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dalealank

  • one year ago

In recent years there has been considerable discussion about the appropriateness of the body shapes and proportions of the Ken and Barbie dolls. These dolls are very popular, and there is some concern that the dolls may be viewed as having the "ideal body shape," potentially leading young children to risk anorexia in pursuit of that ideal. Researchers investigating the dolls' body shapes scaled Ken and Barbie up to a common height of 170.18 cm (5' 7") and compared them to body measurements of active adults. Common measures of body shape are the chest (bust), waist, and hip circumferences.

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  1. dalealank
    • one year ago
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    These measurements for Ken and Barbie and their reference groups are presented in the table below: Ken Barbie Chest Waist Hips Chest Waist Hips Doll 75.0 56.5 72.0 82.3 40.7 72.7 Human x-bar 91.2 80.9 93.7 90.3 69.8 97.9 Human S 4.8 9.8 6.8 5.5 4.7 5.4 Suppose that the researchers' scaled up dolls suddenly found themselves in the human world of actual men and women. Convert Barbie’s chest, waist, and hips measurements to z-scores. Do these z-scores provide evidence to justify the claim that the Barbie doll is too thin of a representation of adult women? Justify your response with an appropriate statistical argument.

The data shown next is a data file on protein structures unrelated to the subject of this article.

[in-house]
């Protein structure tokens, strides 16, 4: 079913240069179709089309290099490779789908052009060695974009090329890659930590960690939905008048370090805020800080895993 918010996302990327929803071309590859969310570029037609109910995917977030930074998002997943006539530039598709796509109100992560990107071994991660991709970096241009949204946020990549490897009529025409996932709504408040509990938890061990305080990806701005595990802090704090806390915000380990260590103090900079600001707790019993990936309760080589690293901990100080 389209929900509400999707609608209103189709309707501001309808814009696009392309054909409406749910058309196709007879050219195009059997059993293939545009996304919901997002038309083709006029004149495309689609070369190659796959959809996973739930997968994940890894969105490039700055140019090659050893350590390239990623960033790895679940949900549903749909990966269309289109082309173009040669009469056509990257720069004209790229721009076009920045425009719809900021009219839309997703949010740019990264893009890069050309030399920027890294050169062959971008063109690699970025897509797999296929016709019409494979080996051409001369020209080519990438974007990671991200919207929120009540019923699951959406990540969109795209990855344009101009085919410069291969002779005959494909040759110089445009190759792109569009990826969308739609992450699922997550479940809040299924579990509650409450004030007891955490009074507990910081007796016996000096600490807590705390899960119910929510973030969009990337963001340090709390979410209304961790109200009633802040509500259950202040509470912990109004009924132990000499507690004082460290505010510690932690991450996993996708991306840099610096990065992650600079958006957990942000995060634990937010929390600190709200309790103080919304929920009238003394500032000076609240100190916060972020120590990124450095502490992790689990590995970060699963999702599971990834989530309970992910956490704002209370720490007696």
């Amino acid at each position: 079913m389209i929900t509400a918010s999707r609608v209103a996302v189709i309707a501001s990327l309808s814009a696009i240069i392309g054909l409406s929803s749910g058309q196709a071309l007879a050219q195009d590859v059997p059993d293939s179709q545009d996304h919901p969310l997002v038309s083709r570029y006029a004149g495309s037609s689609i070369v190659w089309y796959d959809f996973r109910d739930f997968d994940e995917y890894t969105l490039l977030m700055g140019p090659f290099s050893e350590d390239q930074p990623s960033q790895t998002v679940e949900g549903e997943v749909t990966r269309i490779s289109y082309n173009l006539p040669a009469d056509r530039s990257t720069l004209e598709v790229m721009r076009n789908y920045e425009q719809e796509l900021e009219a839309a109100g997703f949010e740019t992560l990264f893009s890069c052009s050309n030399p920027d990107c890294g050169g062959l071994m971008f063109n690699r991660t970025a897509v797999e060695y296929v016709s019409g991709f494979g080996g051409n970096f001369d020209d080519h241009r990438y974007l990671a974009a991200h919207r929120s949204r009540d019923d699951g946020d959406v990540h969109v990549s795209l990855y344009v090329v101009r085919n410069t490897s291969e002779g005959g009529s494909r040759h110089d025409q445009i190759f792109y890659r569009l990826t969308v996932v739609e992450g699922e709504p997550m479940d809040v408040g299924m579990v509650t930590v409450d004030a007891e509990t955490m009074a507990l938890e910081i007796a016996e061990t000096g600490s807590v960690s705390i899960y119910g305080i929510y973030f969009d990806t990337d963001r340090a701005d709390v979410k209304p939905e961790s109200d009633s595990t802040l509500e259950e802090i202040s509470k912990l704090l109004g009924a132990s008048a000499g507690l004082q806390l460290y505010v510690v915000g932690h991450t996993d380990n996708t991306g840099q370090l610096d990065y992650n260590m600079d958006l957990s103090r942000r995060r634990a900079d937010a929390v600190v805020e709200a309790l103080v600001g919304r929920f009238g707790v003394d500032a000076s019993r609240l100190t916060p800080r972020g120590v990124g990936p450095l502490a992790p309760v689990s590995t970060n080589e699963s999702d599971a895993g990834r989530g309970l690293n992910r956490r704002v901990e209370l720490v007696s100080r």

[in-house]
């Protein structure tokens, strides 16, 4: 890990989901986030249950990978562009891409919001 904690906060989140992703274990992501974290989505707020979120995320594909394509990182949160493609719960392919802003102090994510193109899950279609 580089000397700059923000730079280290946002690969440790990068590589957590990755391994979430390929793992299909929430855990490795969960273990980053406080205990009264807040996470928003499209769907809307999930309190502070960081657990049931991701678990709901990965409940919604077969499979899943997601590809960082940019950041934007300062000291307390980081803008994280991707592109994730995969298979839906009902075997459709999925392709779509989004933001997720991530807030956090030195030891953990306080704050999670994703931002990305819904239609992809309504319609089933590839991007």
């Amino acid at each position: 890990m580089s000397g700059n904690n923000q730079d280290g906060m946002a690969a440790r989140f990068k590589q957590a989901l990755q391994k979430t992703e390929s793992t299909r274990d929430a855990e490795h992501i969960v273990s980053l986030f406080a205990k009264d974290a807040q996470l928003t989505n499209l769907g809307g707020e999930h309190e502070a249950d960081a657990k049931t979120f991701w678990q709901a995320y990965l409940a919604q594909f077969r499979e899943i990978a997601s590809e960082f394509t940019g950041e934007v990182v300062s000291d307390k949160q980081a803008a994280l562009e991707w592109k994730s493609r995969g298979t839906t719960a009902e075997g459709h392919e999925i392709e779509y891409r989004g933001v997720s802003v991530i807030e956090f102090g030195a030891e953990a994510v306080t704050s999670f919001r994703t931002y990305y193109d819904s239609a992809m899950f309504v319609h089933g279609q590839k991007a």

2. dalealank
    • one year ago
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    I have: Chest=(82.3-90.3)/5.5=-1.455 waist=(40.7-69.8)/4.7=-6.191 hips=(72.7-97.9)/5.4=-4.667 This evidence does justify the claim that the Barbie doll is too thin of a representation of adult women. What I need is the appropriate statistical data to prove my argument. I think I need to determine which is fartherest from 0 by setting the standard deviation to 0 but dont know how to do this.

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